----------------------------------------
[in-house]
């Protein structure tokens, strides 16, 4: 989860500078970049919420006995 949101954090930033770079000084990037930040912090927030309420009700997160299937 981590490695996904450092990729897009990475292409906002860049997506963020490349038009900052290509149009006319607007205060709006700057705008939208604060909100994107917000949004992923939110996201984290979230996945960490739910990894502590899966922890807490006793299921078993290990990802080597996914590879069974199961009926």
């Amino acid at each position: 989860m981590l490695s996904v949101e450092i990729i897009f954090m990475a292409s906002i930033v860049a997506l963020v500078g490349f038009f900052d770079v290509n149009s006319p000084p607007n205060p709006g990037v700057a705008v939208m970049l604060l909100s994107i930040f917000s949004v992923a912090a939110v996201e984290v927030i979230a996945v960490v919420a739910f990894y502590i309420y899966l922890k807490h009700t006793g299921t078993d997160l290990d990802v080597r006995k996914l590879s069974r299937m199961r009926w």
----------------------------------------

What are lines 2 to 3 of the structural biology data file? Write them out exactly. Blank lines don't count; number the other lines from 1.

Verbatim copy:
């Protein structure tokens, strides 16, 4: 989860500078970049919420006995 949101954090930033770079000084990037930040912090927030309420009700997160299937 981590490695996904450092990729897009990475292409906002860049997506963020490349038009900052290509149009006319607007205060709006700057705008939208604060909100994107917000949004992923939110996201984290979230996945960490739910990894502590899966922890807490006793299921078993290990990802080597996914590879069974199961009926």
């Amino acid at each position: 989860m981590l490695s996904v949101e450092i990729i897009f954090m990475a292409s906002i930033v860049a997506l963020v500078g490349f038009f900052d770079v290509n149009s006319p000084p607007n205060p709006g990037v700057a705008v939208m970049l604060l909100s994107i930040f917000s949004v992923a912090a939110v996201e984290v927030i979230a996945v960490v919420a739910f990894y502590i309420y899966l922890k807490h009700t006793g299921t078993d997160l290990d990802v080597r006995k996914l590879s069974r299937m199961r009926w």